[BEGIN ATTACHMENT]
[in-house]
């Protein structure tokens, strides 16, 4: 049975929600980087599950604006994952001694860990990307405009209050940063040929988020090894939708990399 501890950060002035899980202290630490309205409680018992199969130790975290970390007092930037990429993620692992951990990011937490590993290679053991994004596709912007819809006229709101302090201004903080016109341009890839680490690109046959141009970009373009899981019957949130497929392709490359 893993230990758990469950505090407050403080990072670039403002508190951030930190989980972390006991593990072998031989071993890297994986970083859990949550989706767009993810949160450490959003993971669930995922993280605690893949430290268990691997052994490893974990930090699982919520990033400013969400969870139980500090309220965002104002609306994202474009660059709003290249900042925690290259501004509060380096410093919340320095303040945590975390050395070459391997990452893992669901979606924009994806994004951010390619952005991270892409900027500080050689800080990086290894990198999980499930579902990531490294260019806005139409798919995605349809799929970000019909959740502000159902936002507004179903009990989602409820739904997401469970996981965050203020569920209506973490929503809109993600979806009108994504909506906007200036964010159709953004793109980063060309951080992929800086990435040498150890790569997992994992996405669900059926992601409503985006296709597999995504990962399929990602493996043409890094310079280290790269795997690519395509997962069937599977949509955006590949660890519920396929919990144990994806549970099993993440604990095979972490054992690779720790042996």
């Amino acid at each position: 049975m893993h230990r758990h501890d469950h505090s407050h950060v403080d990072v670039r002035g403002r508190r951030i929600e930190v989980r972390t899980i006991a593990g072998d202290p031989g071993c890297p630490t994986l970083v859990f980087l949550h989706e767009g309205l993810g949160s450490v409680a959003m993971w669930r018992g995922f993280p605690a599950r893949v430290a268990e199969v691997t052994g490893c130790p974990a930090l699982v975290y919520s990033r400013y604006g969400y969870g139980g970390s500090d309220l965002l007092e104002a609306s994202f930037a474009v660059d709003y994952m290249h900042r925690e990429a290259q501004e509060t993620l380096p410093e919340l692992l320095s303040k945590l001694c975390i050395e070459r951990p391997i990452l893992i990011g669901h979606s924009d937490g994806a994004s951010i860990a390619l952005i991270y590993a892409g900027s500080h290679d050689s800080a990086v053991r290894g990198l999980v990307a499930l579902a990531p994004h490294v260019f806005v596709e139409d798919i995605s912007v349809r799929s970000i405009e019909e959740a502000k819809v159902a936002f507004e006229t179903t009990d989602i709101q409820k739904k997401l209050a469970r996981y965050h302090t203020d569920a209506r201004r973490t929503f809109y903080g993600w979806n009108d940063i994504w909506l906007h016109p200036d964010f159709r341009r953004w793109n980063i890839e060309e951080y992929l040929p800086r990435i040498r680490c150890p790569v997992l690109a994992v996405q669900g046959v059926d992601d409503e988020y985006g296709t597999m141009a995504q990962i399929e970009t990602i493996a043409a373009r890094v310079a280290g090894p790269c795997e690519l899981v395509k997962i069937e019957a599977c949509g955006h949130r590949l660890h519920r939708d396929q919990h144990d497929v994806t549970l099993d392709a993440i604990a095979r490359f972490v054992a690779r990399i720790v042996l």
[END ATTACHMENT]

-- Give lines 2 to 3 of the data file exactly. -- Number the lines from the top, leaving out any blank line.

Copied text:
């Protein structure tokens, strides 16, 4: 049975929600980087599950604006994952001694860990990307405009209050940063040929988020090894939708990399 501890950060002035899980202290630490309205409680018992199969130790975290970390007092930037990429993620692992951990990011937490590993290679053991994004596709912007819809006229709101302090201004903080016109341009890839680490690109046959141009970009373009899981019957949130497929392709490359 893993230990758990469950505090407050403080990072670039403002508190951030930190989980972390006991593990072998031989071993890297994986970083859990949550989706767009993810949160450490959003993971669930995922993280605690893949430290268990691997052994490893974990930090699982919520990033400013969400969870139980500090309220965002104002609306994202474009660059709003290249900042925690290259501004509060380096410093919340320095303040945590975390050395070459391997990452893992669901979606924009994806994004951010390619952005991270892409900027500080050689800080990086290894990198999980499930579902990531490294260019806005139409798919995605349809799929970000019909959740502000159902936002507004179903009990989602409820739904997401469970996981965050203020569920209506973490929503809109993600979806009108994504909506906007200036964010159709953004793109980063060309951080992929800086990435040498150890790569997992994992996405669900059926992601409503985006296709597999995504990962399929990602493996043409890094310079280290790269795997690519395509997962069937599977949509955006590949660890519920396929919990144990994806549970099993993440604990095979972490054992690779720790042996």
């Amino acid at each position: 049975m893993h230990r758990h501890d469950h505090s407050h950060v403080d990072v670039r002035g403002r508190r951030i929600e930190v989980r972390t899980i006991a593990g072998d202290p031989g071993c890297p630490t994986l970083v859990f980087l949550h989706e767009g309205l993810g949160s450490v409680a959003m993971w669930r018992g995922f993280p605690a599950r893949v430290a268990e199969v691997t052994g490893c130790p974990a930090l699982v975290y919520s990033r400013y604006g969400y969870g139980g970390s500090d309220l965002l007092e104002a609306s994202f930037a474009v660059d709003y994952m290249h900042r925690e990429a290259q501004e509060t993620l380096p410093e919340l692992l320095s303040k945590l001694c975390i050395e070459r951990p391997i990452l893992i990011g669901h979606s924009d937490g994806a994004s951010i860990a390619l952005i991270y590993a892409g900027s500080h290679d050689s800080a990086v053991r290894g990198l999980v990307a499930l579902a990531p994004h490294v260019f806005v596709e139409d798919i995605s912007v349809r799929s970000i405009e019909e959740a502000k819809v159902a936002f507004e006229t179903t009990d989602i709101q409820k739904k997401l209050a469970r996981y965050h302090t203020d569920a209506r201004r973490t929503f809109y903080g993600w979806n009108d940063i994504w909506l906007h016109p200036d964010f159709r341009r953004w793109n980063i890839e060309e951080y992929l040929p800086r990435i040498r680490c150890p790569v997992l690109a994992v996405q669900g046959v059926d992601d409503e988020y985006g296709t597999m141009a995504q990962i399929e970009t990602i493996a043409a373009r890094v310079a280290g090894p790269c795997e690519l899981v395509k997962i069937e019957a599977c949509g955006h949130r590949l660890h519920r939708d396929q919990h144990d497929v994806t549970l099993d392709a993440i604990a095979r490359f972490v054992a690779r990399i720790v042996l």